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NACIN LAW MODULE (NLSIU, BANGALURU)

THE OFFENCE OF MONEY LAUNDERING

(MODULE V)
(Assignment submitted as per requirement of PGDCL at NACIN)

SUBMITTED TO :-
MS. SUCHITRA MENON
(NLSIU FACULTY)

SUBMITTED BY :-
AYUSH GOEL
(ROLL NO. 05)

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CONTENTS

1) Introduction …………………………………………………………………………3
2) Proceeds of Crime……………………………………………………………………3
3) Stages of Money Laundering………………………………………………………...4
4) Prevention of Money Laundering – Indian Initiative………………………………..5
5) Impact of Money Laundering………………………………………………………..6
6) Judicial Pronouncement………………………………………………………….......7
7) Conclusion………………………………………………………………………...….8
8) Bibliography……………………………………………………………………...…..9

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LIST OF CASES

1. Abdul Karim Telgi and Sohail Khan vs. Union of India…………………………..7


2. Pareena Swarup vs. Union of India……………………………………………….7

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THE OFFENCE OF MONEY LAUNDERING

INTRODUCTION
Money Laundering is a process of legalizing the illegally earned money in order to
avoid being caught during carrying on illegal acts and for avoiding taxes. It is a method
where the proceeds of crime are transformed into apparently legitimate money or other assets.
It is an act of making money from one source to look like it comes from another source.
INTERPOL's definition of money laundering is: "any act or attempted act to conceal or
disguise the identity of illegally obtained proceeds so that they appear to have originated from
legitimate sources".1 It is done to conceal money or other assets from the government so as to
prevent its loss through taxation, judgment enforcement or confiscation.

MEANING
Section 3 of Prevention of Money Laundering Act, 2002 says “Whosoever directly or
indirectly attempts to indulge or knowingly assists or knowingly is a party or is actually
involved in any process or activity connected with the proceeds of crime and projecting it as
untainted property shall be guilty of offence of money laundering”.2

PROCEEDS OF CRIME
An understanding of the phrase 'Proceeds of Crime' is crucial to the understanding of the
crime of Money Laundering. The offence of money laundering (defined u/s 3 and punished
u/s 4 PMLA) is attracted only when the laundered property falls within the definition
of 'proceeds of crime'. To understand what is meant by 'Proceeds of Crime', one has to turn to
Section 2(u) of PMLA, which provides that - 'proceeds of crime' means and includes:

 Any property derived or obtained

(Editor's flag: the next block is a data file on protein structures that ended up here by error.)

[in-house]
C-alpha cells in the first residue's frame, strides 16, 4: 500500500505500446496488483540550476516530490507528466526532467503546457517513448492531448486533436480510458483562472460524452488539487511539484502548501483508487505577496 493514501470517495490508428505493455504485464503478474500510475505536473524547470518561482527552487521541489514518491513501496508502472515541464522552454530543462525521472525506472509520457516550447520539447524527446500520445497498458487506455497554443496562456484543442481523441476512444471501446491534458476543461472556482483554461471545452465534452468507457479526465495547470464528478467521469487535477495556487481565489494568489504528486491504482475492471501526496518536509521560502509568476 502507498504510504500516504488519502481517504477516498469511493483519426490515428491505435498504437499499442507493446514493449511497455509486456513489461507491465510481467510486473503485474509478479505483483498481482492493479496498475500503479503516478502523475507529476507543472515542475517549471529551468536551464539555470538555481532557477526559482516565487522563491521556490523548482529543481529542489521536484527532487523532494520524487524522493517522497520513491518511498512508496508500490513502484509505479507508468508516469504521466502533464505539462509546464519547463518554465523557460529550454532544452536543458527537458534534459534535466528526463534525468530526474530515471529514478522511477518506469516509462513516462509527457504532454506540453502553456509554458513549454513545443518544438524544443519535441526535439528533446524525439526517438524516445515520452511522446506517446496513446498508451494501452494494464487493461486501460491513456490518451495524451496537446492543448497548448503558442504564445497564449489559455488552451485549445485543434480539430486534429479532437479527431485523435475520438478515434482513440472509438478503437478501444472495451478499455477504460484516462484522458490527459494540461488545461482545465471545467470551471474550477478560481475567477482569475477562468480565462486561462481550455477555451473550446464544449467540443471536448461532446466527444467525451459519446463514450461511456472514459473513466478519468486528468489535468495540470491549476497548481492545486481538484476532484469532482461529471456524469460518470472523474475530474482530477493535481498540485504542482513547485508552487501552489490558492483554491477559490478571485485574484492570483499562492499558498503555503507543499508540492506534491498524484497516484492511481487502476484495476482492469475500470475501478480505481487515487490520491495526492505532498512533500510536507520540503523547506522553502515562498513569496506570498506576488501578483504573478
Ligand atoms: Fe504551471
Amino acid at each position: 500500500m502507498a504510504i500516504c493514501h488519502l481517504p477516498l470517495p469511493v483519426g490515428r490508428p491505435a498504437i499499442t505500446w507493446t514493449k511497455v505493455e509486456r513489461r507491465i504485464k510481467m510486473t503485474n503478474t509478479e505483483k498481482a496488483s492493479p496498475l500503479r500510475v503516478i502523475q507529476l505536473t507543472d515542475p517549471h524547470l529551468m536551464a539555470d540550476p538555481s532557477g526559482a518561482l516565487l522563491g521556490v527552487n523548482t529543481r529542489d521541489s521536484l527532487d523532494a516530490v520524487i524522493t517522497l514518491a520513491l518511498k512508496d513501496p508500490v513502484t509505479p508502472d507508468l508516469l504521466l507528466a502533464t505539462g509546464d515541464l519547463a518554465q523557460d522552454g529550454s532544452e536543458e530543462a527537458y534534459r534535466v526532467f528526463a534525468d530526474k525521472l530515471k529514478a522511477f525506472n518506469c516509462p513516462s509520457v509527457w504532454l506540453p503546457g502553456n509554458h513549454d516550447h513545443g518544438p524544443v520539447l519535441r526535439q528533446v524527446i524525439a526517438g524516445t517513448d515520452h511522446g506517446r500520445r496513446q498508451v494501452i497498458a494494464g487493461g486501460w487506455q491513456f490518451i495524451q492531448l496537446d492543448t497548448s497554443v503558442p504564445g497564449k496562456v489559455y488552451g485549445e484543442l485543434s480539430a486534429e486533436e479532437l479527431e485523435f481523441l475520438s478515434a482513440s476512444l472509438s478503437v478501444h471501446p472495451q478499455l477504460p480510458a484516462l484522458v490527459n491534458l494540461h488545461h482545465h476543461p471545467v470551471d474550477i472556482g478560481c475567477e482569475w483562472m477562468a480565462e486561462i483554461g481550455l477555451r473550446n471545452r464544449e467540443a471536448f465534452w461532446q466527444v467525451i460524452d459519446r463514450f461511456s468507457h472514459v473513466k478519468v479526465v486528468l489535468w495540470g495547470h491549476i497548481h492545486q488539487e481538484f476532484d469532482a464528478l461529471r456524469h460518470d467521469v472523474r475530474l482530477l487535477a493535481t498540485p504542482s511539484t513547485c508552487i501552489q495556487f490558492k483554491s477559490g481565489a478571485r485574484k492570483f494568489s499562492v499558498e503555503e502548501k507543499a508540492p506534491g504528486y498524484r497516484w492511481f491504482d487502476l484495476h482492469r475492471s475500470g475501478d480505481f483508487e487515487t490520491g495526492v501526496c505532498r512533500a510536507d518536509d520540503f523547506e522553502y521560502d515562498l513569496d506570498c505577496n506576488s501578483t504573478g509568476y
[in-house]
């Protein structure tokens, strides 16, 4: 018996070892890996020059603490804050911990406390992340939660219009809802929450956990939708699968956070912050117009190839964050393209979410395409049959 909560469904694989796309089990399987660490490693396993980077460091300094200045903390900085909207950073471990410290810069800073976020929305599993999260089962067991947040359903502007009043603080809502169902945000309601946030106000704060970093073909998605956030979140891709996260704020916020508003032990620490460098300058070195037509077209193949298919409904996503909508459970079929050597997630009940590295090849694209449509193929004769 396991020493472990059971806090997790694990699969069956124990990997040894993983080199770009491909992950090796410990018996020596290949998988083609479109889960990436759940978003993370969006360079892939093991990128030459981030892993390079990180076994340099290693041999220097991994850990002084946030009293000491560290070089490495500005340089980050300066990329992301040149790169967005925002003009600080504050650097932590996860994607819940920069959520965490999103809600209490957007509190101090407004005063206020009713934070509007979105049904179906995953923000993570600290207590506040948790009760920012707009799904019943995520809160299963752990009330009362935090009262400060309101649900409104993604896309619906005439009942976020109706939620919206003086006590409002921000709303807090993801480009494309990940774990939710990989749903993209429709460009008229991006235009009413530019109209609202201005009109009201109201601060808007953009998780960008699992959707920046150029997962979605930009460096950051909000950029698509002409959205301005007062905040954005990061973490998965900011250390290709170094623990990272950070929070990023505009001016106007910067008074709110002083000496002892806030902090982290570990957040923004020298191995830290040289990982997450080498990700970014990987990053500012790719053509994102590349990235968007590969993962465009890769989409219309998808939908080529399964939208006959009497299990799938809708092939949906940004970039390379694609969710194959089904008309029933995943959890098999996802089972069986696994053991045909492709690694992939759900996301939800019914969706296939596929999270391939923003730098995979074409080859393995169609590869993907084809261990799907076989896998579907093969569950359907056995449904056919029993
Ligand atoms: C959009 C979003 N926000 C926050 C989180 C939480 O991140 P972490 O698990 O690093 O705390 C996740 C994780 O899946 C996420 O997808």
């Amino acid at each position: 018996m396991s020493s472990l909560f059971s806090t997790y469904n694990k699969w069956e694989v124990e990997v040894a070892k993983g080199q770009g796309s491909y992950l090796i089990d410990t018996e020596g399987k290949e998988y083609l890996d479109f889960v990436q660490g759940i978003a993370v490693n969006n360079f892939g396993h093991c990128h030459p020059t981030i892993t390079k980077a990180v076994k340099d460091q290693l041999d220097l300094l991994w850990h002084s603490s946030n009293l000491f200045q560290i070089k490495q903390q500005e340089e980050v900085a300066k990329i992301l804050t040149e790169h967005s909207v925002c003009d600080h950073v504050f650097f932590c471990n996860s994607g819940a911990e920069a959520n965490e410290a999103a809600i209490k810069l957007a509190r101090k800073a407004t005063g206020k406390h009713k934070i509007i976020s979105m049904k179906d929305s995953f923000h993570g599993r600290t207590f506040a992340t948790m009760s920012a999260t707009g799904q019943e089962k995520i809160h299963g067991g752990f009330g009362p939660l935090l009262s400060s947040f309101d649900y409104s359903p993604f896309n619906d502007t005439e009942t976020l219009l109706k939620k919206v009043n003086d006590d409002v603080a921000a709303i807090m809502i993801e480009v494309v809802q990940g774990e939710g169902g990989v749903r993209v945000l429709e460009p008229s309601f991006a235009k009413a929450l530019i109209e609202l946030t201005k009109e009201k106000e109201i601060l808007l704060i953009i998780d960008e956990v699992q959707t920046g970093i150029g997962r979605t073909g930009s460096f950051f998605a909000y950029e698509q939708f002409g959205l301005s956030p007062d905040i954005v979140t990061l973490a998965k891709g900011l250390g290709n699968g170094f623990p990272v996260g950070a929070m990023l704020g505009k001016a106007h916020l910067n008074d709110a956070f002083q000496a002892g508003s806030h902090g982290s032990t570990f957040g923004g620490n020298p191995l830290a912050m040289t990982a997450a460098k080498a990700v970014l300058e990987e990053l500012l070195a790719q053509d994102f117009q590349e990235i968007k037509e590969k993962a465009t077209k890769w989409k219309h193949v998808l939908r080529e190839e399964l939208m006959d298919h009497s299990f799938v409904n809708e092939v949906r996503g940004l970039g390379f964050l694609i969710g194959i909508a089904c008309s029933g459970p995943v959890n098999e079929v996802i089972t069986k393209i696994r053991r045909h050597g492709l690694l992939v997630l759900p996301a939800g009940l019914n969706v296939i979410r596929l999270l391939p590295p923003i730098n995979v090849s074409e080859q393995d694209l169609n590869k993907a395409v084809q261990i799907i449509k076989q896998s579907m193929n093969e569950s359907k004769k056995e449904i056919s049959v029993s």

 Directly or indirectly

 By any person

1
Interpol General Secretariat Assembly in 1995
http://www.interpol.int/Crimeareas/Financialcrime/Moneylaundering
2
Section 3 of Prevention of Money Laundering Act, 2002.

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 as a result of criminal activity

 relating to a 'scheduled offense'; or

 the value of any such property

To further add teeth to this provision, the Finance Act of 2015 has further widened the
definition of proceeds of crime and included within its ambit not only the specific property
(which is the subject matter of money laundering) or its value, but also the property-
equivalent in value held within the country (in a situation where property which is the
'proceed of crime' is taken or held outside the country). Such properties are also included
within the definition of 'proceeds of crime'. This principle of equivalence has been introduced
by the Finance Act, 2015 for the first time. To illustrate, if a person X has been accused of
having proceeds of crime in country X, in that situation, his assets in India of the same value
will qualify as 'proceeds of crime', even though these assets per se are not the 'proceeds of
crime' or in no way connected to it. This has been done with a view to enable action in those
cases where 'proceeds of crime' are taken or held outside the country and to allow action to be
taken for attachment of equivalent asset located within the country. This step appears to have
been taken in view of the increasing internationalization of crime. However, this gives rather
wide and unguided powers of attachment to the authorities under the Act, which may be
exercised arbitrarily.

STAGES OF MONEY LAUNDERING


The cycle of Money laundering can be broken down into three distinct stages namely,
placement stage, layering stage and integration stage.

PLACEMENT STAGE:

The criminally derived funds are introduced in the financial system. At this stage, the
launderer puts the “dirty” money into a lawful financial institution often in the form of cash
bank deposits. It is the riskiest stage as large amounts of cash are pretty conspicuous, and
banks are mandated to report high-value transactions. Therefore large amounts of cash is
broken up into less conspicuous smaller sums that are then deposited directly into a bank